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ccw08
August 29, 2009, 08:10 AM
Hi guy,

I am a newly Certified ( well I will be when the card gets here lol ) NRA Basic Pistol Instructor. I was lucky enough to have a VERY experienced Senior Counselor as an instructor. I took the Basic Pistol discipline first so I had a good idea but of course I took it again for the class. I walked out confident that I can instruct others but I am always looking to improve.

This is not a money maker for me, in fact I set my prices at less than 1/3 of the local guys who have less shooting experience or training that myself and I have insurance which NONE of them have, I did some " job shadowing " and asked alot of questions and it is a shame some people turn it into their paycheck instead of responsible training.

My intention is to teach a class or two per month and also hope to pick up some small volunteer gigs like teaching the " First Steps " handgun classes to local scout troops or other groups that would like to be educated on the safe handling of firearms. I know this is all a huge goal, I was taught at a young age ( around 6 ) to shoot handguns and it has made me the great shot and safe person that I am today with firearm. Responsible trainers are few and far between around my rural area so I look forward to meeting alot of nice folks.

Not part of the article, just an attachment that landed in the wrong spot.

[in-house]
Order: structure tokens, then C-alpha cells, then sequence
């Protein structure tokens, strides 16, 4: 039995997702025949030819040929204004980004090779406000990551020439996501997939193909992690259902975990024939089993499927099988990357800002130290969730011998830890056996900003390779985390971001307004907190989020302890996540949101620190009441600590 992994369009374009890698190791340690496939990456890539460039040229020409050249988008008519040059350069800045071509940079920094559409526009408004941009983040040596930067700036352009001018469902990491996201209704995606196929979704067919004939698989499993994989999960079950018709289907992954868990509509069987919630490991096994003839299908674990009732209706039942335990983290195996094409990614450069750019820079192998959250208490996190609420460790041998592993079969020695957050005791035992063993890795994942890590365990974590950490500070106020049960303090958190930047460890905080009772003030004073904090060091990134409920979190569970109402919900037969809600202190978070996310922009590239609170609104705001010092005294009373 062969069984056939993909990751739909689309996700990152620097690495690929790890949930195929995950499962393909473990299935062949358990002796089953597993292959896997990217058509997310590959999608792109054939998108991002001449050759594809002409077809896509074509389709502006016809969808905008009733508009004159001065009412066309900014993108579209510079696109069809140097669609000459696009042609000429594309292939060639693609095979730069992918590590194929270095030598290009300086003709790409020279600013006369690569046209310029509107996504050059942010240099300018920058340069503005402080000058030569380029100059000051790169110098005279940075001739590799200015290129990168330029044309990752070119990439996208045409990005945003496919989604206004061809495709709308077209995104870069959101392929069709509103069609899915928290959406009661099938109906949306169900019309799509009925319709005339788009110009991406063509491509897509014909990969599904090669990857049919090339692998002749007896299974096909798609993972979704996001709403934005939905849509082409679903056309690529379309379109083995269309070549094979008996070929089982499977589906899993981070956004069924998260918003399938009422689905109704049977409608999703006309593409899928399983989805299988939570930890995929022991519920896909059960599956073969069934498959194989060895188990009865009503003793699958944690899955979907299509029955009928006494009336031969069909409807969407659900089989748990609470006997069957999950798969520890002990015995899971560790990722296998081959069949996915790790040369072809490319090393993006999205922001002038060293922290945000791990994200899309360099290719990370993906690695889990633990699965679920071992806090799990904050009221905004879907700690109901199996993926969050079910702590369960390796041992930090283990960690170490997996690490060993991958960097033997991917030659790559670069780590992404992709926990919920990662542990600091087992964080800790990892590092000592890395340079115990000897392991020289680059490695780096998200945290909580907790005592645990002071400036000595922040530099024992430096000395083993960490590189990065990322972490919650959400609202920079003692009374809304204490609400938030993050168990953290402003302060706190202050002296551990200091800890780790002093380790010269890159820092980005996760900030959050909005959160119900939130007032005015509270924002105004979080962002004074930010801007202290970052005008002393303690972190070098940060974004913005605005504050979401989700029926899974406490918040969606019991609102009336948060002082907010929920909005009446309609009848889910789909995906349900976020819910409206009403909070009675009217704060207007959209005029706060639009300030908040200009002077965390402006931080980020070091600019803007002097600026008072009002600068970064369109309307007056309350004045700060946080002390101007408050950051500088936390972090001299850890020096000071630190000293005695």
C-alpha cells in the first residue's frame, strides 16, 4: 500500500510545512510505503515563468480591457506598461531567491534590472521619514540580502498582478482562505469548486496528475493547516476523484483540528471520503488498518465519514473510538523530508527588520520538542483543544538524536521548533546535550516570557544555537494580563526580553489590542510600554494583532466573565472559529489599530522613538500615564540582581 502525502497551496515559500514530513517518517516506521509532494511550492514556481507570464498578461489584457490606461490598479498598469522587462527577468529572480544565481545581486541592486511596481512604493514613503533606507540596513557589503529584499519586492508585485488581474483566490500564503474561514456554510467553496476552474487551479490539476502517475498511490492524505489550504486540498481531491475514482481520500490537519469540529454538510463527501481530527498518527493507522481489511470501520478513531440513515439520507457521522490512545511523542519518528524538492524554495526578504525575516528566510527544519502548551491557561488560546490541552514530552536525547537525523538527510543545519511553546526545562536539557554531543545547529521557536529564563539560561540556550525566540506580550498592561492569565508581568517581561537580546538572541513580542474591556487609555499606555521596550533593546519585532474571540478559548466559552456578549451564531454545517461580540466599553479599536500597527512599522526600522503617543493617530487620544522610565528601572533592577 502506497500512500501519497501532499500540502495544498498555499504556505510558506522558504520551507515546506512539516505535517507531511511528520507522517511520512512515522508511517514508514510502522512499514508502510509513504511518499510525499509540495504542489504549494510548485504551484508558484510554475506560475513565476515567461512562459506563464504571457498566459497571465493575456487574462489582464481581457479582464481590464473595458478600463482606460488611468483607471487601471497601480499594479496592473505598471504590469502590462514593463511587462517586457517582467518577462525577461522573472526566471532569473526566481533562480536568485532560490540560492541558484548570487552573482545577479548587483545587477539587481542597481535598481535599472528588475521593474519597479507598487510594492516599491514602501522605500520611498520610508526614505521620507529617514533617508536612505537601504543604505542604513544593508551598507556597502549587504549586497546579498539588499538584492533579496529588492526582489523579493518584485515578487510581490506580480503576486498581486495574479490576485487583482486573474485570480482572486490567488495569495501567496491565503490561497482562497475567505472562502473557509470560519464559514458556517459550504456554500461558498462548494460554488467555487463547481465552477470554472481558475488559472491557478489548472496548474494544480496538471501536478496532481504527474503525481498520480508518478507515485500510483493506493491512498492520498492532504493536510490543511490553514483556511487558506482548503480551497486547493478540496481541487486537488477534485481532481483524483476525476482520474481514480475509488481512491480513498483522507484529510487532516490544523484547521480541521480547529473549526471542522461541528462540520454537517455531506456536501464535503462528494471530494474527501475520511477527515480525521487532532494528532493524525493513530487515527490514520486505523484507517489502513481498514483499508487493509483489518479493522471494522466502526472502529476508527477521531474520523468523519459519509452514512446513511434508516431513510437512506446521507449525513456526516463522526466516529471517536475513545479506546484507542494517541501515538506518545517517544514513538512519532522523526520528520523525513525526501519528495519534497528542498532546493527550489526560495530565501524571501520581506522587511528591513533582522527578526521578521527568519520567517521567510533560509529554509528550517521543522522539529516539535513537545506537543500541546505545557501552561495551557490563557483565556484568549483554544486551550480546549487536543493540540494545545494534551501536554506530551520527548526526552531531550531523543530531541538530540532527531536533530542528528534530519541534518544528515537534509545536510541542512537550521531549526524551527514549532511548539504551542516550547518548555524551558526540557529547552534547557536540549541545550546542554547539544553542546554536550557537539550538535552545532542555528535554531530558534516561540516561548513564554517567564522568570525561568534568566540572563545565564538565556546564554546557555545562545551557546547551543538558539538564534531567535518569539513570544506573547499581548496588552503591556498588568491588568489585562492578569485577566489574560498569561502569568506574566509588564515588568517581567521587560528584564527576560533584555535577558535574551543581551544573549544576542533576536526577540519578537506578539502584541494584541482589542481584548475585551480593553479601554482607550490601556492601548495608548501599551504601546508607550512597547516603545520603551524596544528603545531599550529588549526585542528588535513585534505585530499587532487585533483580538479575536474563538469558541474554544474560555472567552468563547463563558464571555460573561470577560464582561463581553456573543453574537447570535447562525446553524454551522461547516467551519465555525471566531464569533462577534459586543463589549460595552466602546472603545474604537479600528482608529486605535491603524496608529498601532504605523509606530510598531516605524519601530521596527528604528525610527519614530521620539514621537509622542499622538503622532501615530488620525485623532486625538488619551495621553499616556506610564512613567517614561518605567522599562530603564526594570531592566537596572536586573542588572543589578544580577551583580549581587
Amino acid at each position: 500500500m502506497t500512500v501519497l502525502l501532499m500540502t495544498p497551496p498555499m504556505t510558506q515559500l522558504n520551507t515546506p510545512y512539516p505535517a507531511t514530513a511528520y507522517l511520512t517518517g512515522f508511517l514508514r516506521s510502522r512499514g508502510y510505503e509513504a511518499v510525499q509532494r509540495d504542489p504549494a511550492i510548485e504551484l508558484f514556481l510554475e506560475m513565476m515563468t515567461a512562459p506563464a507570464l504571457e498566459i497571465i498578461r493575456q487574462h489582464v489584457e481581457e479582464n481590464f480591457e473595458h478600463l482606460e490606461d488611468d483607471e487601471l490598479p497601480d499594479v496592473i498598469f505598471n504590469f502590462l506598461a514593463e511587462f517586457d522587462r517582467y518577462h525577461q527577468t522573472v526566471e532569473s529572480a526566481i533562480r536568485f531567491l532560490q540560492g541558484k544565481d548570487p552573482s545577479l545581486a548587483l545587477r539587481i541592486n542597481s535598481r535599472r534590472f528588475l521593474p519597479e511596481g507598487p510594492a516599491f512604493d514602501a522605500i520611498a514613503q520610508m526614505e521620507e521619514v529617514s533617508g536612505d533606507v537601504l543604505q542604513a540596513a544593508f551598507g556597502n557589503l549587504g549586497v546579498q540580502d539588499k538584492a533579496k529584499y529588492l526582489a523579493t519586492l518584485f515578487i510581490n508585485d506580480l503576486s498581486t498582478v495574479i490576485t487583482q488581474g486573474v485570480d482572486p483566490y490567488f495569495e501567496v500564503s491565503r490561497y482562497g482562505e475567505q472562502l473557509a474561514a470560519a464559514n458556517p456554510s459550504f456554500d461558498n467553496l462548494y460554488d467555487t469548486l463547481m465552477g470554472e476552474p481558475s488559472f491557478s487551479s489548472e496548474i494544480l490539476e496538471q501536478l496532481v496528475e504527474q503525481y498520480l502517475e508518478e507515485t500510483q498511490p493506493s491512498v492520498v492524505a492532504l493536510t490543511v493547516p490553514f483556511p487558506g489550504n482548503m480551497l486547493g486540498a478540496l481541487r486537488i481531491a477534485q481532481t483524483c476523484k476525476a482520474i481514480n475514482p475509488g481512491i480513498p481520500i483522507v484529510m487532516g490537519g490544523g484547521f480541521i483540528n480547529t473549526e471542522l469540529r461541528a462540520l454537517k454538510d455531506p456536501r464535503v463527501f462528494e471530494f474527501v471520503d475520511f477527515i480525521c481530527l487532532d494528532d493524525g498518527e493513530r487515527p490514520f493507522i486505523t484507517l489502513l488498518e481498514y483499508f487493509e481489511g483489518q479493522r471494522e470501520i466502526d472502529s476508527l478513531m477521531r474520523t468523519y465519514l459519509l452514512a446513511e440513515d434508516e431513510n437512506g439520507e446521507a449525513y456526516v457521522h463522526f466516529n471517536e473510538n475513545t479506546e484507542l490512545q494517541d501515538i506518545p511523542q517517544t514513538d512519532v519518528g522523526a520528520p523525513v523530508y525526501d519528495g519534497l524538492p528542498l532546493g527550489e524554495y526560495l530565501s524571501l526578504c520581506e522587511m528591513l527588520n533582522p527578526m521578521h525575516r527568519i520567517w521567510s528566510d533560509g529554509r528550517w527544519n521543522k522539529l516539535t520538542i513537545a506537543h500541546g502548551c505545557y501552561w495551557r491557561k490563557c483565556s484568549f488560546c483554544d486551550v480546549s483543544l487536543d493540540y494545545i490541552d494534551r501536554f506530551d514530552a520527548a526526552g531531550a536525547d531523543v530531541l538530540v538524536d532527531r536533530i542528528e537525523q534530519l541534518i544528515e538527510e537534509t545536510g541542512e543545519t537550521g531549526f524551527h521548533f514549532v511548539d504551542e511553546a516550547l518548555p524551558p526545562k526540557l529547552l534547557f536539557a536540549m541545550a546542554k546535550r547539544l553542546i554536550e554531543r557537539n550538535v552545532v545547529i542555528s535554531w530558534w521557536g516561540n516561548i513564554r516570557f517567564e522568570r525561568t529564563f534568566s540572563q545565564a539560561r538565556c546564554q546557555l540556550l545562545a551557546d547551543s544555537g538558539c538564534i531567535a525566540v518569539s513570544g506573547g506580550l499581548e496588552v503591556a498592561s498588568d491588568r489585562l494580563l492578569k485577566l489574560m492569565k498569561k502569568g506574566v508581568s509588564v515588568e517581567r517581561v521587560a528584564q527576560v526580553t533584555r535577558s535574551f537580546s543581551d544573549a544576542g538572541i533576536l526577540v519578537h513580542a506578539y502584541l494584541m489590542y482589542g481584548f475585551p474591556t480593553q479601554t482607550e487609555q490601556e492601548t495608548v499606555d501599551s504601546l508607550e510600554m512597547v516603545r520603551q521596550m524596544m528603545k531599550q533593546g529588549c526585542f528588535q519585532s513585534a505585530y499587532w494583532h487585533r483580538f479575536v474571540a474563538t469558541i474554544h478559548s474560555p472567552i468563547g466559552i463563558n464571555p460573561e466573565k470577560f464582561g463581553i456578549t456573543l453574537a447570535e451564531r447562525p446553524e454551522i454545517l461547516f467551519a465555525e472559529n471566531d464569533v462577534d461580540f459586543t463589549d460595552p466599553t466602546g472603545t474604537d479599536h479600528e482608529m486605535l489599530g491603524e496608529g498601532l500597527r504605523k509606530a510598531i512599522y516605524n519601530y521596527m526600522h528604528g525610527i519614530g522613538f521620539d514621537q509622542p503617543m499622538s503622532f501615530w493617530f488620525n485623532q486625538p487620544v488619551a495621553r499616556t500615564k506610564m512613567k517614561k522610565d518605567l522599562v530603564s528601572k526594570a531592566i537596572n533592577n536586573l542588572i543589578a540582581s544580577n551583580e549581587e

In Missouri the Basic Pistol course is more than enough for the student to qualify for Concealed Carry Permits and I am sure most of my students will be in the class for that.


So I ask this, can any of you give me some tips or pointers that help you teach folks Basic Pistol, or any firearm discipline for that matter?

Thanks in advance

Mello2u
August 29, 2009, 08:30 AM
ccw08,

I too am awaiting the paperwork on my NRA instructor certification in Basic Pistol; as well as, Personal Protect in the Home.

One thing I intend to incorporate into my class teaching is to tell each class that I bring both over 50 years of experience and bias to the instruction. I will attempt to prevent my bias from influencing my teaching but I suspect that is impossible to totally remove how I think from how I present the material. I will tell each class to be aware of my possible bias and to ask questions with that in mind. It is my goal to meet each student's needs in the class as each individual will bring different backgrounds, firearms experience, and expectations to each class.